The following article by Ruy Teixeira, author of The Optimistic Leftist and other works of political analysis, is cross-posted from his blog:
Ron Brownstein has an excellent article on CNN on the fallacies of a turnout-based strategy, such as Sanders has repeatedly advocated, for winning the 2020 election. He effectively summarizes the key points I and others have made against this strategy. But perhaps the most interesting part of the article is a series of quotes from Sean McElwee going on record that he, too, thinks the turnout strategy is bats.
This is a bit surprising since McElwee rose to prominence through his advocacy of the “abolish ICE” slogan and his fervent support for the AOC-brand of strenuous progressivism. He went on to co-found Data for Progress, whose work has generally seemed aimed in the same direction. That said, they have done some good work and are to be commended for fighting their battles on progressive strategy with data instead of dogma and assumptions.
Perhaps it was the experience of staring over and over at the actual data that has led McElwee to part company with orthodox Sandersism on this issue:
“[James] Carville has emerged as a leader among Democrats concerned that nominating Sanders will doom the party to defeat against Trump and put the House majority at grave risk as well. Unlike Carville, Sean McElwee, founder of the liberal-leaning group Data for Progress, believes Sanders can find a pathway to victory against Trump by attracting working-class voters across racial lines. But McElwee agrees with Carville that no candidate, Sanders included, can bet on winning mostly by transforming the nature of who votes.
“I think that all campaigns are incentivized to portray themselves as doing something unique and groundbreaking and really changing the structure of turnout.” McElwee says. “But turnout is a pretty durable attribute and it tends to correlate with intrinsic human identities: Older people tend to vote at much higher rates than younger; college educated vote more than non-; homeowners vote more than renters. It is really, really hard using the tools available to campaigns to change that.”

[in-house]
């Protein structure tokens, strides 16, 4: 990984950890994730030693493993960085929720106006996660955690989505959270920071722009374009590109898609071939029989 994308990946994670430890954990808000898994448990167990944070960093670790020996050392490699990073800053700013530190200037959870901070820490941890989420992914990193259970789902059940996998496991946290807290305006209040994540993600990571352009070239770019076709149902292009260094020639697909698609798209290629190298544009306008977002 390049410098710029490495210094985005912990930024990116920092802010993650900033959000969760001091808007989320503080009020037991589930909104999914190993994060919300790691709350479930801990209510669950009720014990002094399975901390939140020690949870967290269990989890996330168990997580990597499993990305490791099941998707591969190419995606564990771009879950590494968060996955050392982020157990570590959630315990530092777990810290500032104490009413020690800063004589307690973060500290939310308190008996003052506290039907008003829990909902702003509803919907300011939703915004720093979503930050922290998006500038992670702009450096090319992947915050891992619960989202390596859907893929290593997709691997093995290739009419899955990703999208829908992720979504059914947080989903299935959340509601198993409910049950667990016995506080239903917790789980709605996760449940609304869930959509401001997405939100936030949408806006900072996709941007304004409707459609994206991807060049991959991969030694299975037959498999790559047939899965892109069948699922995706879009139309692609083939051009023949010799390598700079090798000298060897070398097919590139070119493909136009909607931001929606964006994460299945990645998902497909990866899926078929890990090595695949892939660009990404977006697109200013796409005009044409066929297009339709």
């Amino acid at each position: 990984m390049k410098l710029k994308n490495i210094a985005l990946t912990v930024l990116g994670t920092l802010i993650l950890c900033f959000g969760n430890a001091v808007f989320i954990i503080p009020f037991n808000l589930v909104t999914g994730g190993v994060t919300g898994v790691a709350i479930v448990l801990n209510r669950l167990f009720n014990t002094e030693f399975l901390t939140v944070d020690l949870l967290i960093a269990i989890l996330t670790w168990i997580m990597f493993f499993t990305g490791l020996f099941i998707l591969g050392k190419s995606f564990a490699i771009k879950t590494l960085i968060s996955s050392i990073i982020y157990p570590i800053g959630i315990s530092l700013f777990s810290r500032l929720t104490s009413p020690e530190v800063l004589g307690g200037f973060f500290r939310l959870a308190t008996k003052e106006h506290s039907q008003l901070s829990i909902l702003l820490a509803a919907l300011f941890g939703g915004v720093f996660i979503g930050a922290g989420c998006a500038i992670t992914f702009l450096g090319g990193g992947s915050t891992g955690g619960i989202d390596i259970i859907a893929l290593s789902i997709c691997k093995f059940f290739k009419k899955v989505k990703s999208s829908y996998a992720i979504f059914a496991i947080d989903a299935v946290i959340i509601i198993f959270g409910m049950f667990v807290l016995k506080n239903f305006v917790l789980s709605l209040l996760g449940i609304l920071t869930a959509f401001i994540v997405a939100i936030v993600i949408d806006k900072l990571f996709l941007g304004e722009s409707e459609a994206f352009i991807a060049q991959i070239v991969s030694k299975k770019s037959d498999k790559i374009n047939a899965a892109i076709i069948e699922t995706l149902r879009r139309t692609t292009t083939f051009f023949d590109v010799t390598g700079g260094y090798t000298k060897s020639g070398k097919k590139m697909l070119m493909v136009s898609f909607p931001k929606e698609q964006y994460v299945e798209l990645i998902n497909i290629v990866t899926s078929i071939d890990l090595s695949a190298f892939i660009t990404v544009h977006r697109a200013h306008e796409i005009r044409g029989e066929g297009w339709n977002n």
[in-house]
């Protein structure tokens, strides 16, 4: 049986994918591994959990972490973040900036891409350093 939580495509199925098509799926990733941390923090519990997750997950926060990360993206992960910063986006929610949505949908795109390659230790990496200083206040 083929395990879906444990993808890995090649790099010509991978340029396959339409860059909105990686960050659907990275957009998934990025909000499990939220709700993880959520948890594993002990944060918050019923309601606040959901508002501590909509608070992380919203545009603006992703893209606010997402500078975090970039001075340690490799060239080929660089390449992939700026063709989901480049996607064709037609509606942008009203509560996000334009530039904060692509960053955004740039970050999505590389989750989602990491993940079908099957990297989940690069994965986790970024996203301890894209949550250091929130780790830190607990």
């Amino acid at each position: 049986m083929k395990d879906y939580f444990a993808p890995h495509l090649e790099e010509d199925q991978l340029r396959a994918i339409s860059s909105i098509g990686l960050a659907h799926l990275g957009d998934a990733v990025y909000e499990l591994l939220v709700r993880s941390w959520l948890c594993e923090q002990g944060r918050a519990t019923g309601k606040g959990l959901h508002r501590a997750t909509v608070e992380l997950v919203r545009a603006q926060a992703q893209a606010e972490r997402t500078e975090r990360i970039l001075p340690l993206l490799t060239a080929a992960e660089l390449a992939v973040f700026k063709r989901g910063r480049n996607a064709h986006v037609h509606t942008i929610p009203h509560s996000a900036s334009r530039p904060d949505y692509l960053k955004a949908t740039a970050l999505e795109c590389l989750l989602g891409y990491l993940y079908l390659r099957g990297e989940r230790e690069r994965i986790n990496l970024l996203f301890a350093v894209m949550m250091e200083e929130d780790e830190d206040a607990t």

This dispute has profound implications as Democrats’ assess Sanders’ potential viability as a general election candidate. The Democratic front-runner brushes off concerns about whether his agenda will alienate swing voters by insisting he can compensate by bringing in millions of new voters to overwhelm them.”…
If Sanders can’t win a general election by changing the electorate, as these Democratic experts believe, that means he, like any other potential nominee, would need to win primarily by converting swing voters. Though Sanders always stresses mobilization, especially of young people, some of his supporters — and advisers — believe that he would be more likely to beat Trump by attracting working-class voters across racial lines, including whites, African Americans and Hispanics.
“If you are hitching your wagon on a youth quake [of new voters] you are in a bad place,” says McElwee. “But Bernie doesn’t have to hitch his argument on that. Bernie has a persuasion argument for swing voters.”
Now I have my doubts about Sanders’ ability to appeal to swing voters–or even interest in doing so–but at least we’re aiming at the right target here! Sanders could indeed be the nominee and he could indeed win, but to do so he will have take some of this wisdom on board.
He will also have to deal with these problems, as summarized by Brownstein:
“* [S]ubstantial resistance to his unprecedented tax-and-spending plans among the college-educated suburbanites who moved toward the party in 2018 because of their distaste for Trump. (A recent analysis using 170,000 interviews from the nonpartisan Nationscape survey found that Joe Biden and Sanders posted similar leads over Trump overall in tests of 2020 sentiment, but that the former vice president ran much better among college-educated white voters.)
* [R]esistance to many of his views on issues relating to race and culture. Polls last year by the Marist Institute found that most noncollege whites supported such core Sanders economic proposals as a wealth tax on large fortunes and raising the minimum wage. But they registered overwhelming opposition to other ideas he’s embraced: In one Marist survey, 67% of noncollege whites opposed eliminating the death penalty, 72% opposed decriminalizing illegal border crossing and 76% rejected providing subsidized health care to undocumented immigrants. In the Marist polling, a majority of noncollege whites have also consistently opposed one of Sanders’ core policy proposals: a single-payer national health care system that would eliminate private insurance with only a very few exceptions.”
It’s a steep hill to climb once you discard the turnout mythology. Perhaps it can be done, but it will require Sanders and his advisors to stop getting high on their own supply.